To keep up, more companies will continue to allow many employees to do their jobs from any location, and set their own hours, to the degree it supports the customer base. Thanks to digital workforce management tools, there is no reason to assume that encouraging remote work will negatively affect the bottom line.
Silo Mentality vs. Transparency
Investopedia.com defines silo mentality as “a reluctance to share information with employees of different divisions in the same company.” Digital workforce management encourages transparency and information sharing. Hoarding information within teams, departments, and C-suites works against this goal. Today’s employees want to feel informed about business issues; they also want to have a say in company decisions that affect their job. Being able to trust company leadership is important to today’s employees, but there’s no room for trust when silo mentality prevails. Instead, break team silos, and build team collaboration.
The True Meaning of Freedom at Work
Being able to work remotely is one aspect of freedom at work. For Millennials, the true meaning of work freedom entails even more. In a Wall Street Journal essay titled “The Real Meaning of Freedom at Work,” organizational psychologist Dr. Adam Grant says “…people want the freedom to decide where they work. But they also want the freedom to decide who they work with, what they work on, and when they work.”
Digital workforce management tools can help leaders provide employees with increased freedom and flexibility by taking over day-to-day timekeeping and scheduling. Instead of making sure that team members are keeping busy, effective leaders focus on quality, and productivity, and trust employees to get the job done.
Adopt a Learning Mindset
According to a 2018 McKinsey report, automation and artificial intelligence technologies will transform the workplace by 2030. This transformation will require new digital skills. In many cases, a person’s ability to quickly learn new skills will be more important than what they currently know. Business leaders need to recognize this shift and give employees opportunities to expand their knowledge. Managers should be role models by showing they are eager to learn the necessary skills to stay current with modern technology.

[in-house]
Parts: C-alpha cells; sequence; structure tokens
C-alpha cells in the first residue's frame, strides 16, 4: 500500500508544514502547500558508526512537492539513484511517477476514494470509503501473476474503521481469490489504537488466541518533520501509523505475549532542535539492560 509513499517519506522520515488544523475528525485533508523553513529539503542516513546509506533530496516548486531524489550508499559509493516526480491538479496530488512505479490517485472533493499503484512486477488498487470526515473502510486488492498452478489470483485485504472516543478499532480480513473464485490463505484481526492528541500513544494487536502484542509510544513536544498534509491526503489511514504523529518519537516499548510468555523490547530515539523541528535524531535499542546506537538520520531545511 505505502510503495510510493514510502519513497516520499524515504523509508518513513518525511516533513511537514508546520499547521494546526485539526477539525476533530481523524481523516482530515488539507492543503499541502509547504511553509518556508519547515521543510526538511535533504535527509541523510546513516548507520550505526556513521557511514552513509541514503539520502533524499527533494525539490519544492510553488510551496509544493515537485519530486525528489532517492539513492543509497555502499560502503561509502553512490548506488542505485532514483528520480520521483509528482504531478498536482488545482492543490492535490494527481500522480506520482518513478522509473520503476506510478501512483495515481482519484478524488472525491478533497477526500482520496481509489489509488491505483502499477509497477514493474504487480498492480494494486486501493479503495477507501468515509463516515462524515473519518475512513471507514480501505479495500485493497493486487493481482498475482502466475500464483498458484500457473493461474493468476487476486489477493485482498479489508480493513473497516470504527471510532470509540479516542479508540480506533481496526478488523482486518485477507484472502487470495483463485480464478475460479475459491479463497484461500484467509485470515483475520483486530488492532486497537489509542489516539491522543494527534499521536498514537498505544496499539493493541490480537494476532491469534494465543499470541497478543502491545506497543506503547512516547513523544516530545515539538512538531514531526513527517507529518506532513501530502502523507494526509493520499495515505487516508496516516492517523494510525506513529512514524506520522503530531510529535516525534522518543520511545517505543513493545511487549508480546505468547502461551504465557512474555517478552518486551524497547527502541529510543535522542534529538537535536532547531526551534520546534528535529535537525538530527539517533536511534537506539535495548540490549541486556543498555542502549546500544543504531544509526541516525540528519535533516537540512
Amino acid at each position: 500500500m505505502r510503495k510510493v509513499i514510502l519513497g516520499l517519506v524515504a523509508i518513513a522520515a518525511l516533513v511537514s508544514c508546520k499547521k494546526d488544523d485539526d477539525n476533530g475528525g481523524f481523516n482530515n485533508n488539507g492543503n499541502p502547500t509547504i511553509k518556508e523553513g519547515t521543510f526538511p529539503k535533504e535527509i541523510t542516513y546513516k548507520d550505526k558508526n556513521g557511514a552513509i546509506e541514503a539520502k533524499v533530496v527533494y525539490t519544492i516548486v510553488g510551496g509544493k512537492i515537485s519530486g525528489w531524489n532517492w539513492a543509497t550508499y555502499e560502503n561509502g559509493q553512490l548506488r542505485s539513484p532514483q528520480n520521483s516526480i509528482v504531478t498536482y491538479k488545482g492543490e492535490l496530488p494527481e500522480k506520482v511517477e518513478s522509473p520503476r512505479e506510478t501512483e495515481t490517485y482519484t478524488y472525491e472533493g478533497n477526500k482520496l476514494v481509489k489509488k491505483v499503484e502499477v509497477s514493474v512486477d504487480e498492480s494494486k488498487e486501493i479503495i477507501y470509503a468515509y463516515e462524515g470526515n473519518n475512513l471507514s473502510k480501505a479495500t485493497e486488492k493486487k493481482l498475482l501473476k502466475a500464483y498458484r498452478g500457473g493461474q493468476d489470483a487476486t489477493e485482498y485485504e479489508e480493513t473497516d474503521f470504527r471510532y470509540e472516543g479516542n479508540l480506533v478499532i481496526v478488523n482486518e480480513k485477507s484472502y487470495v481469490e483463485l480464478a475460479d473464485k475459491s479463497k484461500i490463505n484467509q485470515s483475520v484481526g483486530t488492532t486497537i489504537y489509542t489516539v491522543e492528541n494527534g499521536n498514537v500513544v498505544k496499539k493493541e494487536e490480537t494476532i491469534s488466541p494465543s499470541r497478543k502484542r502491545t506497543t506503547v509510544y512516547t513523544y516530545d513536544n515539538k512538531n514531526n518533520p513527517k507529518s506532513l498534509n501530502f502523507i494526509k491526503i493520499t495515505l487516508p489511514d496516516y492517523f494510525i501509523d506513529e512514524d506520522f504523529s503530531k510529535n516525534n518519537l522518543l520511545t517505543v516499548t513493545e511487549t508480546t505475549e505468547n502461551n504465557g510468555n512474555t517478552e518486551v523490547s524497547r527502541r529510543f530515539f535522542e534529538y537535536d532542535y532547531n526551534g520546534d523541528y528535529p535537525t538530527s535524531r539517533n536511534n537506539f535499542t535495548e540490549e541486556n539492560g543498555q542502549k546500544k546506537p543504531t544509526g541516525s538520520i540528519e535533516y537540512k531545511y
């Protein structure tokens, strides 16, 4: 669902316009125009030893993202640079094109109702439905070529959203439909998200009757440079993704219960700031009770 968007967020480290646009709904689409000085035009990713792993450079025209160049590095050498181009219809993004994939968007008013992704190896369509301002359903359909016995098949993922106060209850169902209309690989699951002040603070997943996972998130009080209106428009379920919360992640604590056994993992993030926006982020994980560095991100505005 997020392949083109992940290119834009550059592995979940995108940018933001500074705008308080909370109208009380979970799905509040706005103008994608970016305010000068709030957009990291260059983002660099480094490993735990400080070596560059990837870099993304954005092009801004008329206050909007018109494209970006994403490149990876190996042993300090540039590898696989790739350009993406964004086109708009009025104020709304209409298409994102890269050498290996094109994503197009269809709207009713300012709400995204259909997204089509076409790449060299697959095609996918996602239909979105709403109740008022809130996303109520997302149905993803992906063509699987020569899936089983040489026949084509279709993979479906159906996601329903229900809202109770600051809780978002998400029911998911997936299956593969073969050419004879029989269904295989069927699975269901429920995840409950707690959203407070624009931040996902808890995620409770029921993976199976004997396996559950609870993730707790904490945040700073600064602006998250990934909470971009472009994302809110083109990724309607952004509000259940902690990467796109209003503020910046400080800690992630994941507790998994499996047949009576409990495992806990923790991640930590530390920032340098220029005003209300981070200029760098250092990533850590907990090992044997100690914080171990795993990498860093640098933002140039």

Support Bring-Your-Own-Device (BYOD) Trend
As remote work has become more widespread, a growing number of employees have begun using their own devices for work. The bring-your-own-device (BYOD) trend can mean savings in equipment costs, but it comes with the increased risk of cyber threats. Before allowing everyone to use personal devices for work, a company-wide BYOD information security plan should be implemented to define when and how personal devices can be connected to company networks. The plan should include guidelines for personal device usage, and steps to take if a device is lost or stolen, or if credentials are compromised.
Communication is a vital part of workforce management in the digital age. Without effective workplace communication, there can be no collaboration or innovation. Employees want to hear company news and they want to play a role in decision-making that affects them or their team.
Traditional email systems are often information silos. While there’s still a place for an email in a manager’s digital communication strategy, many workforce management software packages have support for instant message, video chat, workplace social networks, and other more dynamic communication tools. With more employees working from home, there’s always the danger of isolation. Management needs to encourage team members to have regular contact with each other and supply tools that make it easy to send a quick message or start a virtual meeting.
A final tip for leaders in the digital workplace: remember that employees are your company’s greatest asset. Even with automation and AI transforming the work environment, employees need to both see & feel that there is room for growth within their job. In the digital age, empowering employees to get their work done and helping them reach their potential is still a manager’s primary role.